The Void film Review
Void. “A completely empty space”… according to a quick Google search. Well, not so much, when it comes to art. In fact many an artist, whether it be in words, paint, sound, or pictures, have tried to fill it since mankind slithered out of the primordial soup eons ago. The attraction may be it is the blankest canvas of them all. And possibly the darkest…
The Void is the latest leap into the “empty space”, which lands chin deep in B-movie tentacle stew. Cooked up from the minds of Jeremy Gillespie and Steve Kostanski, both on writing and directing duties, and pretty much everything else. Their backgrounds are in art direction and practical effects, and they deftly handle the practical “Lovecraftian” creatures and blood splatter; lovingly dished up from the pages of a John Carpenter inspired recipe book.
The story begins at the dead of night with police officer Daniel Carter (Aaron Poole) finding James (Evan Stern) bloody and blacked-out on an old dusty road. In short order, the pair head to the local hospital on the verge of being mothballed because of a lack of patients. Oh, the irony. They meet nurse Allison Fraser (Kathleen Munroe) and a small group of local cannon fodder (the pregnant teen, the old-buffer, the spunky intern), all on tenterhooks at the arrival of the mysterious stranger. It takes the assured hand of veteran doctor Richard Powell (Kenneth Welsh) to settle everyone down, and soothe the marital tension between Daniel and Allison; still reeling from the stillbirth of their child. The old sawbones feels their pain. His daughter died, many years ago. It was hard on him, maybe a little too hard. Still all is calm and quiet…
Until, a sick young man is butchered in his hospital bed by a seemingly deranged night-nurse. The flood gates of gore burst open. Daniel shoots her dead. But within minutes, her body reanimates into a big tentacle beastie. In the ensuing chaos, it becomes clear James knows more about the creature’s origins than he’s letting on. The events between the lo-fi and viscerally charged set-pieces are often unexplained and sometimes baffling. But the true hardcore horror fan inside me felt there was more than enough splatter to paper over the story’s schlocky cracks of undercooked occultism, ritual sacrifice, and alien rebirth. Okay, others may be less forgiving, and yearn for the craft and polish of a major studio creature feature; more often than not, they’re neutered, lacking real charm and proper squelch. Not so here: it’s a do-it-yourself Cthulhu barbecue!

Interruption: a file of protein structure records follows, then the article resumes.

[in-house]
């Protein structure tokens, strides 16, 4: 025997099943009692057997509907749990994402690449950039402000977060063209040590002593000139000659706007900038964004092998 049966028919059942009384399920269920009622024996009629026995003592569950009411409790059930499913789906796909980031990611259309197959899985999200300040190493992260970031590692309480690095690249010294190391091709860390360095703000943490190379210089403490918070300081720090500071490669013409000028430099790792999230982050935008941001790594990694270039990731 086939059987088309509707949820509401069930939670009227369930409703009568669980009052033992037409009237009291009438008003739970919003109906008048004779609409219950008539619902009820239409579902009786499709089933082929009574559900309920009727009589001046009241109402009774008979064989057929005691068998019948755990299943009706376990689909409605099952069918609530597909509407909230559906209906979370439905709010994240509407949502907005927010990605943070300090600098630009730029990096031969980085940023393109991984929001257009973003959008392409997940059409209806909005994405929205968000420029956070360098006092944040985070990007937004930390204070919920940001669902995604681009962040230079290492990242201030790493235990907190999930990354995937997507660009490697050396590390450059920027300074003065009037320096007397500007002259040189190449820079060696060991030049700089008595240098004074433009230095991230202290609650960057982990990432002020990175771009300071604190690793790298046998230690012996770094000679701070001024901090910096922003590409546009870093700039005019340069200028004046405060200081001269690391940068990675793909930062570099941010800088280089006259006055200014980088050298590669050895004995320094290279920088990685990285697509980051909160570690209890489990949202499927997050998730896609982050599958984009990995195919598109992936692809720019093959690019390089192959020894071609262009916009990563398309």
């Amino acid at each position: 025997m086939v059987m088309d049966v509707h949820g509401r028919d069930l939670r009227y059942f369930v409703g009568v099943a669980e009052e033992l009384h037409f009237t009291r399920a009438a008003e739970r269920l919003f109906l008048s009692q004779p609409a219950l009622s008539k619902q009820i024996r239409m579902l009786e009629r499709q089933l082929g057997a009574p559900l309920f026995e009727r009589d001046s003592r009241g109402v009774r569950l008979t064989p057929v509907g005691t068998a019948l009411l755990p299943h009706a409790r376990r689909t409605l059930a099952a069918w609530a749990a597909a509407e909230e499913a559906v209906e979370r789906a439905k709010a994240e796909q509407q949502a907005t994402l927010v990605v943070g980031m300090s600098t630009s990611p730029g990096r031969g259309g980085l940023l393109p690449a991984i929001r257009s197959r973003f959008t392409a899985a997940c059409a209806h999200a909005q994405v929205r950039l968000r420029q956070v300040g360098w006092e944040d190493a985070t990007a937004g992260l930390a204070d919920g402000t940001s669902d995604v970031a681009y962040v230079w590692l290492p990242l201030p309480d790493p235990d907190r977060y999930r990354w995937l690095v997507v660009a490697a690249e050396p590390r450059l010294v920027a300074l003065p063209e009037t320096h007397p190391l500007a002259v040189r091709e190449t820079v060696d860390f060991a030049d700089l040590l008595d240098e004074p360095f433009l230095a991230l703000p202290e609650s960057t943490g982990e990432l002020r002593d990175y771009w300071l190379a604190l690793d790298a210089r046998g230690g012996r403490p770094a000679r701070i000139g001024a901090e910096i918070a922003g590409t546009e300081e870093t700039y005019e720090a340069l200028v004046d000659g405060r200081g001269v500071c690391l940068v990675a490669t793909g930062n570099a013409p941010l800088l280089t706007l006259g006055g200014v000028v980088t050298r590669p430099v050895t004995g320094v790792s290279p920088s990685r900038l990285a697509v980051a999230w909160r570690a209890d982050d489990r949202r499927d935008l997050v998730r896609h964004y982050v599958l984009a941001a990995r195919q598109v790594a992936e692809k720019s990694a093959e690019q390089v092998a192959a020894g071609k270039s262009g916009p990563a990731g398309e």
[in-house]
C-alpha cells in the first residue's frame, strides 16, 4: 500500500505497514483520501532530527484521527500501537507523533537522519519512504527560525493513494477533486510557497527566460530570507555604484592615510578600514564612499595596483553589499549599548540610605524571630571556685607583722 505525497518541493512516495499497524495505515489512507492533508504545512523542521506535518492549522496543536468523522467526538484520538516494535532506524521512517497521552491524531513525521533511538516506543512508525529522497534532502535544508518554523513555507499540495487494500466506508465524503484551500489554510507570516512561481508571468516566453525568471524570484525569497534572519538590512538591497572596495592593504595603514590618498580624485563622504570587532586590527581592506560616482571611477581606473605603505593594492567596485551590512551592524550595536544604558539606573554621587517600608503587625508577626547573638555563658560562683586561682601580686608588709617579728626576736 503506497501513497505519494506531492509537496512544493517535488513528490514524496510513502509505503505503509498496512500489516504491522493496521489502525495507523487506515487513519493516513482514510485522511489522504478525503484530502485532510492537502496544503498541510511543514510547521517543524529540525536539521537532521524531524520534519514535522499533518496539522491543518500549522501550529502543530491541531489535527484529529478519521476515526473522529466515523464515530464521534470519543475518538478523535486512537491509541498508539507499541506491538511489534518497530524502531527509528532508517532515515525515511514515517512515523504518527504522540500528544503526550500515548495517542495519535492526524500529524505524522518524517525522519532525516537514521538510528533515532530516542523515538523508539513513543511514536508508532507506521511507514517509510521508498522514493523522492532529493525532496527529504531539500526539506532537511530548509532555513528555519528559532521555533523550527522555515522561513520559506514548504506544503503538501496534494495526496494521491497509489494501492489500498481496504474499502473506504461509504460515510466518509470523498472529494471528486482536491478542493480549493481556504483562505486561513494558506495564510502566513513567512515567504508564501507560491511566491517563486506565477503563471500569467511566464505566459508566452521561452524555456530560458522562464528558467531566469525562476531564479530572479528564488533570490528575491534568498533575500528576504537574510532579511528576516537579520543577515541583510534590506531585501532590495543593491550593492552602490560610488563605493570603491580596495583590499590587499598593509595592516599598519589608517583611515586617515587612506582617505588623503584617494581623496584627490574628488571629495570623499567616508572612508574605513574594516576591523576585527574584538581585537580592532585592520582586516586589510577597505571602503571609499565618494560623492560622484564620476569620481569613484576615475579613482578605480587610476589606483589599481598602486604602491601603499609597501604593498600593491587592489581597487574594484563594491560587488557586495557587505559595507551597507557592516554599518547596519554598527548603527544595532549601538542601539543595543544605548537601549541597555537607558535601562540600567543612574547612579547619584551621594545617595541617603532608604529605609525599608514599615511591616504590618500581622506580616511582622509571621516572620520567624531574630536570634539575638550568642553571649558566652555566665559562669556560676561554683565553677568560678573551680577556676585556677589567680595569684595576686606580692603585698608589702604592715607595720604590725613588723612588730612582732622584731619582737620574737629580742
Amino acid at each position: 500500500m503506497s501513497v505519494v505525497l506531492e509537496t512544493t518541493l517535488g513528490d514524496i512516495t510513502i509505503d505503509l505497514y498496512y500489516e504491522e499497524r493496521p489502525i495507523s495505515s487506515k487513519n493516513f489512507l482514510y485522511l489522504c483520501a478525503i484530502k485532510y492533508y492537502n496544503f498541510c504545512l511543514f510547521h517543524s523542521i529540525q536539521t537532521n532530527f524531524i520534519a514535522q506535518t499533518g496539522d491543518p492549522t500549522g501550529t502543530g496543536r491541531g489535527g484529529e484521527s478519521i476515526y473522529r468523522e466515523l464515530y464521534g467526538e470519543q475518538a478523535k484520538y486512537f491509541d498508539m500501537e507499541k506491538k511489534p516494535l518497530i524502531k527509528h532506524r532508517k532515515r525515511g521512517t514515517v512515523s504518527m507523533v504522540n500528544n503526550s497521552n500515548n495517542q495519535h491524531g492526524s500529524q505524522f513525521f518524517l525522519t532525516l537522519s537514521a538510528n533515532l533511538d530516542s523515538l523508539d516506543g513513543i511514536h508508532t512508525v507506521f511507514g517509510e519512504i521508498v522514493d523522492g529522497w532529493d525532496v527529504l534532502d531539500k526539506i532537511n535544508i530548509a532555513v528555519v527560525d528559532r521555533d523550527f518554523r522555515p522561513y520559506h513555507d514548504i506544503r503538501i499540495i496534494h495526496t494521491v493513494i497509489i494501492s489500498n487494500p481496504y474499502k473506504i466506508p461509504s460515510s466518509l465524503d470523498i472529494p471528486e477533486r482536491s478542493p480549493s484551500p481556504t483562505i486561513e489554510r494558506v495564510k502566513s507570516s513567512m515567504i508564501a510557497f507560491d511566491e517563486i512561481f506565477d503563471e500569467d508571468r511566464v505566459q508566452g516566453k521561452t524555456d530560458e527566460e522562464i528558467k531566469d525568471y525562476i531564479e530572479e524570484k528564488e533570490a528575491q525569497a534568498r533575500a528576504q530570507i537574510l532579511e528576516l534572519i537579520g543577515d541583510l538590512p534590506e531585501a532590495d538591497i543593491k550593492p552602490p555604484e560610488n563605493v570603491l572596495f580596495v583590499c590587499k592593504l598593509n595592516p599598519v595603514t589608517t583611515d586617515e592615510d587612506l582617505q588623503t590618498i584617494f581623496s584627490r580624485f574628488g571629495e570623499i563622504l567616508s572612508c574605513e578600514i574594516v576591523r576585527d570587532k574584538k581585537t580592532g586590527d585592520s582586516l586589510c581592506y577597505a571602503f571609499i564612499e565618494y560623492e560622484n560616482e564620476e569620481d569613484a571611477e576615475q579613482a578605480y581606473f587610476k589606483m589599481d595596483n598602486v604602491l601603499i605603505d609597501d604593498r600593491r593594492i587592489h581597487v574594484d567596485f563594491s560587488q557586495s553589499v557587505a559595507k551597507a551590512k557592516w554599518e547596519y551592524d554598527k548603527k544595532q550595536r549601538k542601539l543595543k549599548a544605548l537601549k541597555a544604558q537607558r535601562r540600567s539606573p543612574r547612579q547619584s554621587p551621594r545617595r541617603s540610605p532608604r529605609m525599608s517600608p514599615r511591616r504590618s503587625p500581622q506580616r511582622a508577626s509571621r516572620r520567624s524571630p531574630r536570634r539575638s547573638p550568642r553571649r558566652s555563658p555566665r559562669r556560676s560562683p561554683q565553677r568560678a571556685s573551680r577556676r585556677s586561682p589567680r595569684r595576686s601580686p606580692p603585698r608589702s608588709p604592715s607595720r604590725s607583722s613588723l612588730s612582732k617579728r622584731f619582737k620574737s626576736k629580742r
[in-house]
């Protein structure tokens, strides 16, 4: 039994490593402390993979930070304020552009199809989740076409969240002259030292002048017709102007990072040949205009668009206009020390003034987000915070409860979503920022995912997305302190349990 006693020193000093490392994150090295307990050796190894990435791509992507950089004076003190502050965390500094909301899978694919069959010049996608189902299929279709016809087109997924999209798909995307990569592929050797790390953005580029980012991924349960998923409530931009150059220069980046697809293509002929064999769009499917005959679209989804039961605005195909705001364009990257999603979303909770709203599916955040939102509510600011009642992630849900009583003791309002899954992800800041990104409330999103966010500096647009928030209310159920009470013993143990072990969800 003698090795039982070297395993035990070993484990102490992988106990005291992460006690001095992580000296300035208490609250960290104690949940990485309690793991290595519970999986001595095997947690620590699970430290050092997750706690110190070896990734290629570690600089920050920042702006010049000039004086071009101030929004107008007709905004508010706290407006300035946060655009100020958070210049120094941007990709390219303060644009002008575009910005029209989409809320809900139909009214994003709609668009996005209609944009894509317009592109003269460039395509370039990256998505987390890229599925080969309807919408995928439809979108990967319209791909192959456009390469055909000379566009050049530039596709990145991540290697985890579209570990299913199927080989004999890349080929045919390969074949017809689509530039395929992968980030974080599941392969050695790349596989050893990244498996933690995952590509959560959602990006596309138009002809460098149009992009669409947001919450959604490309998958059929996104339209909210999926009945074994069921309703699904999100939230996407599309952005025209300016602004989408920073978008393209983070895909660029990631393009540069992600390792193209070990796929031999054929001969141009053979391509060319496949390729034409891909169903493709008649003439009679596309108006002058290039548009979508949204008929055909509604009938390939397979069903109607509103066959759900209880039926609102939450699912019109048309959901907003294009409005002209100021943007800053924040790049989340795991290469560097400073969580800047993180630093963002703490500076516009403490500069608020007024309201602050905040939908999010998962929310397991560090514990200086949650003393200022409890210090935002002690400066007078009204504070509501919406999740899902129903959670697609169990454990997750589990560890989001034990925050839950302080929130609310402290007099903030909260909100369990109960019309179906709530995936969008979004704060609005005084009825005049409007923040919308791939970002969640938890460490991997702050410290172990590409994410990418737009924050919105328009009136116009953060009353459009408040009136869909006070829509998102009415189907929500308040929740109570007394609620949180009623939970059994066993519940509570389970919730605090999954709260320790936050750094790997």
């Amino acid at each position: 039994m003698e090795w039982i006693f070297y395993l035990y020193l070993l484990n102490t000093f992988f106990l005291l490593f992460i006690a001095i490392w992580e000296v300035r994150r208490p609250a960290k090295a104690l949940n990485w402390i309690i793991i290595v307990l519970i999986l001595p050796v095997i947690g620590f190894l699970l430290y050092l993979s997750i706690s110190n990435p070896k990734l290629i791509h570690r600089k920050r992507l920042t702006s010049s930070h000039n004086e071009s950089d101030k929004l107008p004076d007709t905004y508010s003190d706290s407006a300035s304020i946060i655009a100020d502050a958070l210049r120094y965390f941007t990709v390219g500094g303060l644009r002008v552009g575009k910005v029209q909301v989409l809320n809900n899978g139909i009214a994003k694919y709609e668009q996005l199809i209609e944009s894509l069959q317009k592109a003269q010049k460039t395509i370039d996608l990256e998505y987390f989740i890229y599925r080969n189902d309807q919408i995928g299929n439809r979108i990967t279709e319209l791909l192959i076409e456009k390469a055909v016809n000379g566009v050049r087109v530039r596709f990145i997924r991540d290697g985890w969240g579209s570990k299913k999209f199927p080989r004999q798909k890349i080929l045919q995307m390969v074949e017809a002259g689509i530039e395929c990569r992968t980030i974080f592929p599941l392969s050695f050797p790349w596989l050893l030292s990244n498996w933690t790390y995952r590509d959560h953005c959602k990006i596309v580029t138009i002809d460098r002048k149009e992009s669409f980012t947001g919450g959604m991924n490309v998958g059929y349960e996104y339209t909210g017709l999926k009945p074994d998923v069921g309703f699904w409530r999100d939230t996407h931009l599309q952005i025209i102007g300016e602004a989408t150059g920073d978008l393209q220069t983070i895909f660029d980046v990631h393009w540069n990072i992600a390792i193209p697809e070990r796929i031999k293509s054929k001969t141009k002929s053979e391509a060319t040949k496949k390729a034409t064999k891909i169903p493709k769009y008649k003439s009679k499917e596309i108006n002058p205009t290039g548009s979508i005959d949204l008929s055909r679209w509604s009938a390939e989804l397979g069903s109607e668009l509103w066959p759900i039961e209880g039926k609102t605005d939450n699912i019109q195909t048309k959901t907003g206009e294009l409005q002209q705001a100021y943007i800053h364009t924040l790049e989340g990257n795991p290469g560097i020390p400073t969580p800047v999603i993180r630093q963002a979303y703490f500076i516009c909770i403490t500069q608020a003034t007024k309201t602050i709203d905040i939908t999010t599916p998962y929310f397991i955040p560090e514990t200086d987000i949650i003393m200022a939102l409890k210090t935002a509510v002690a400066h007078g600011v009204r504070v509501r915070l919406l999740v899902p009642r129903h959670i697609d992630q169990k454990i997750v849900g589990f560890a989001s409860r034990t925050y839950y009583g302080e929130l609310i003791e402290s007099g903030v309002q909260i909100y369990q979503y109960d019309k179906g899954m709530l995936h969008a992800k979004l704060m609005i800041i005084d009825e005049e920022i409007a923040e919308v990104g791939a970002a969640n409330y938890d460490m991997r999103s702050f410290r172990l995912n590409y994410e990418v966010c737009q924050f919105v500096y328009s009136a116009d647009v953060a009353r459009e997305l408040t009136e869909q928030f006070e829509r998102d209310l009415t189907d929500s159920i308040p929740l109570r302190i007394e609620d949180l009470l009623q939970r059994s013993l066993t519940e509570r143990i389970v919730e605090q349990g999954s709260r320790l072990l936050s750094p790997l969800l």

The final curtain looms large, Daniel teams up with a scrappy father (Daniel Fathers) and son (Mik Byskov); all with a score to settle. They hunt down one of their own, transformed, blue skinned, and demonically possessed. The hospital’s long corridors, empty wards, and dark subterranean basement make for a fitting battleground; every inch of the building oozes with monster mayhem. The ending is a strange and breathless affair. The void is finally revealed in all of its surreal glory, and it is a mostly satisfying way to conclude things.
The real void in the story turns out to be the characters, as not one of them stands out. They all play second fiddle to their tentacled counterparts – the real stars of the show. And the directors by their own admission have called the script serviceable, I’d say that was a fair assessment. Far from a disaster, The Void fills the space between forgettable and cult classic.